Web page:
As I was delving into the ancient ruins to seek the wisdom of the sages of past ages, I came upon this nice little gem on Planet Algol: Non-randomized Monster Hit Points is the F’ing Devil. The unknown author (seriously, there’s no name anywhere on the site) makes a point that you really should roll the hit dice for monsters and NPCs the players might fight an not just assume the average, as it has a real impact on customizing individual opponents. Would players ever notice the difference between a 2d8 creature with 8 hp and an otherwise identical one with 11 hp? Probably not. But they very much would notice the difference between a 3 hp and a 15 hp one.
A note is being made about perhaps rolling only one die and multiplying the result by the number of die, to make more extreme results more common than under the normal distribution you get from rolling and adding up multiple dice. But I was also curious about the results you would be getting from rolling hit points normally for every opponent and so I pulled up AnyDice to check.
The added up results of multiple die rolls are a classical of a normal distribution. The classic bell curve. A typical way to compare and interpret the distributions of these curves is by using the Standard Deviations as reference points. I once learned how to calculate standard deviations and also understood the reason why they are typically used instead of any other arbitrary reference lines. I’ve forgotten all of that years ago, but I am going to use them anway. (And it turns out AnyDice can just tell you that number, spring me the need to manually crunch numbers for other reference values.) The only thing that’s really important to know is that 68% of all results will lie within 1 SD of the median value (the line between the lower 50% and the upper 50% of all cases), and 96% of all results within 2 SD.
Since almost all creatures use d8 for hit points, I’m going to do the whole thing only for d8s. Obviously the spread will be somewhat smaller for smaller Hit Dice, and larger for larger ones, but the pattern remains the same.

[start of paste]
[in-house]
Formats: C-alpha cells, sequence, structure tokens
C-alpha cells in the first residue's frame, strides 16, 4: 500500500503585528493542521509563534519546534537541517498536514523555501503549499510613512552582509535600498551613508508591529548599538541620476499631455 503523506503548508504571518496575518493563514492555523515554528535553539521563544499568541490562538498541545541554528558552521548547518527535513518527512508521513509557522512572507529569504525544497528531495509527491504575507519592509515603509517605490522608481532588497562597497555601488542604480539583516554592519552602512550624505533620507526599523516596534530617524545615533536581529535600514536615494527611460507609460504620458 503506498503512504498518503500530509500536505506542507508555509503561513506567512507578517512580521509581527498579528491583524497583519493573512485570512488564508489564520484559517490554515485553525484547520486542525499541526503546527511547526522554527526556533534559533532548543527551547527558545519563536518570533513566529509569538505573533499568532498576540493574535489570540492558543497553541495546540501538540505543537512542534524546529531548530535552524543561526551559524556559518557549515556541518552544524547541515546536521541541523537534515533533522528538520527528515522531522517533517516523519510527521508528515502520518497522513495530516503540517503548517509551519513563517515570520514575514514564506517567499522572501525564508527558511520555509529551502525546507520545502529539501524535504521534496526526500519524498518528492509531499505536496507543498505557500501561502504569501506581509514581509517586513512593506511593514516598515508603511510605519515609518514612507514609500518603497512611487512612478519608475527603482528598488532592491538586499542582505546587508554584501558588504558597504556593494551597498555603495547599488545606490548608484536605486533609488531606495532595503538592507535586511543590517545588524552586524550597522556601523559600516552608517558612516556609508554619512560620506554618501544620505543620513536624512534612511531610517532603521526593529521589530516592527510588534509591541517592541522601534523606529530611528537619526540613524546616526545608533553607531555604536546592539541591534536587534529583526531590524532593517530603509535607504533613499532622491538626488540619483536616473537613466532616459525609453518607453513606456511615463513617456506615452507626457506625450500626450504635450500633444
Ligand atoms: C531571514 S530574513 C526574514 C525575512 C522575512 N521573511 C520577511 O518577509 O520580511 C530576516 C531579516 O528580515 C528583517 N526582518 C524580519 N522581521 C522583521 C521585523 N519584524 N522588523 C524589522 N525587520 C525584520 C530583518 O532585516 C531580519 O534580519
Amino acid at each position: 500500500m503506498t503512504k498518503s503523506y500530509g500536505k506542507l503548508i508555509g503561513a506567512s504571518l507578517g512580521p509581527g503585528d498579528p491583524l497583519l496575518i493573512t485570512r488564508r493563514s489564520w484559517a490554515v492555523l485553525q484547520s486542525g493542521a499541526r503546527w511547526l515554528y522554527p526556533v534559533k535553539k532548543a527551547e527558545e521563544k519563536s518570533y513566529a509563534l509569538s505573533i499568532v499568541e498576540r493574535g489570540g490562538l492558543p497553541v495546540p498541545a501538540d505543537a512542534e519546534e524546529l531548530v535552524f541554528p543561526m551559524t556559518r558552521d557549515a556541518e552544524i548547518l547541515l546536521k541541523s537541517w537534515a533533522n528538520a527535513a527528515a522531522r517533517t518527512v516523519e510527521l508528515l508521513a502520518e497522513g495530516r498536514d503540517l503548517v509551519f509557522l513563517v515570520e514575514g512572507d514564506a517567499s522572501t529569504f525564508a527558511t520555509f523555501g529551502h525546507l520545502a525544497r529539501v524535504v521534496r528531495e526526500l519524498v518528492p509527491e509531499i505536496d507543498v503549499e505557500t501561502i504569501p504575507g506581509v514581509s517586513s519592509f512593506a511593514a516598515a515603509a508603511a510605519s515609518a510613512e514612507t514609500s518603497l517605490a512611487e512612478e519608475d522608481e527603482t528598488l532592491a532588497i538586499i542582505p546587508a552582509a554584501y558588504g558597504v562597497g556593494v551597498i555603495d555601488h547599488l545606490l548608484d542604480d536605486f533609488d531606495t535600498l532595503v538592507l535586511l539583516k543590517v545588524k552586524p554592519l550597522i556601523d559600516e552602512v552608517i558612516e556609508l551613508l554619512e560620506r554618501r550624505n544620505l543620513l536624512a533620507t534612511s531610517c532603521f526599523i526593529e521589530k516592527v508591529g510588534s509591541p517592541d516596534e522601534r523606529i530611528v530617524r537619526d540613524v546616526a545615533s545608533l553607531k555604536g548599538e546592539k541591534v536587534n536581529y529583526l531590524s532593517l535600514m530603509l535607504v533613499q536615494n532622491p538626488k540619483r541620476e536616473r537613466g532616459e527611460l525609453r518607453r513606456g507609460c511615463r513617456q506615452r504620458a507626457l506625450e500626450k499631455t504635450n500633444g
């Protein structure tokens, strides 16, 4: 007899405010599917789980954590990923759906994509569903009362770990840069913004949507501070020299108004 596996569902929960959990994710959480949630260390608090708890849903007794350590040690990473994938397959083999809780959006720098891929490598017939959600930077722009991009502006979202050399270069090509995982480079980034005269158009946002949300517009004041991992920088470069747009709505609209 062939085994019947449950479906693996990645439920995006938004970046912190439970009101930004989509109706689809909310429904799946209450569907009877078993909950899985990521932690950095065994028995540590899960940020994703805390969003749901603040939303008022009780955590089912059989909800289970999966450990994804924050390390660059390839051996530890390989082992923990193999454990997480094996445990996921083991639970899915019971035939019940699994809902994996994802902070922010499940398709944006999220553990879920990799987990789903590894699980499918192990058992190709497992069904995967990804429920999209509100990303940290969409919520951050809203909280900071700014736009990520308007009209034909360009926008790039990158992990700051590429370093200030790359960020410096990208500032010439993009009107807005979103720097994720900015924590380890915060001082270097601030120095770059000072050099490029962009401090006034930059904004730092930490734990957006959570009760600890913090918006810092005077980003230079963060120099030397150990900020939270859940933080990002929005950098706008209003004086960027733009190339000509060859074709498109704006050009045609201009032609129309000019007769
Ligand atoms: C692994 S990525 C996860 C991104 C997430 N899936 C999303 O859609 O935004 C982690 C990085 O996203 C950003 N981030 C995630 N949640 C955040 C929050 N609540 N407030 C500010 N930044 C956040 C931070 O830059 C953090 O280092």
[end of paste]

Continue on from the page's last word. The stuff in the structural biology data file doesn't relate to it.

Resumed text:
|HD||-2 SD||-1 SD||+0 SD
||+1 SD||+2 SD|
Now how to read this table for the not statistically trained? What this means is that 68% of all results you get will be between the -1 SD and the +1 SD columns. 96% of all results you get will be between the -2 SD and the +2 SD columns. Or in other words, only 2% of results will be smaller than the left column and only 2% larger than the right column.
Here’s the same data a bit more condensed, showing the range of hit points for 68% of the creatures if you roll their hp.
|HD||+/-1 SD||+/-2 SD|
|2d8||6 to 12||3 to 15|
|3d8||10 to 17||6 to 21|
|4d8||13 to 23||9 to 27|
|5d8||17 to 28||12 to 33|
|6d8||21 to 33||16 to 38|
|7d8||25 to 38||19 to 44|
|8d8||30 to 42||23 to 49|
|9d8||34 to 47||27 to 54|
Here the left column is the range you will see for 68% of your creatures, and the right column what you’ll see for 96% of your creatures. Results outside the range of the right column will occasionally happen, but will really be quite rare. As the number of dice goes up, the spread of the result will be come relatively narrower. The difference between 34 and 47 really is not that big and players might not notice. But the vast majority of enemies that will be fought in groups will have much lower number of Hit Dice, especially those in larger groups. Going from 6 to 12 means double the amount of hit points for 2d8 HD opponents, and when you deal 3 or 4 damage, that makes a real difference. And that’s only for the 68% group. A 2d8 creature with 2-3 or 15-16 hp will be rare, but still account for about 5% of individuals each. In a group of 10, you’d expect to see one of these outliers.
So yeah, I agree with the anonymous author. Rolling the hit points for every opponent individually seems very much worthwhile when you have a game with few fixed bonuses to the dice roll and PCs commonly dealing single digit damage.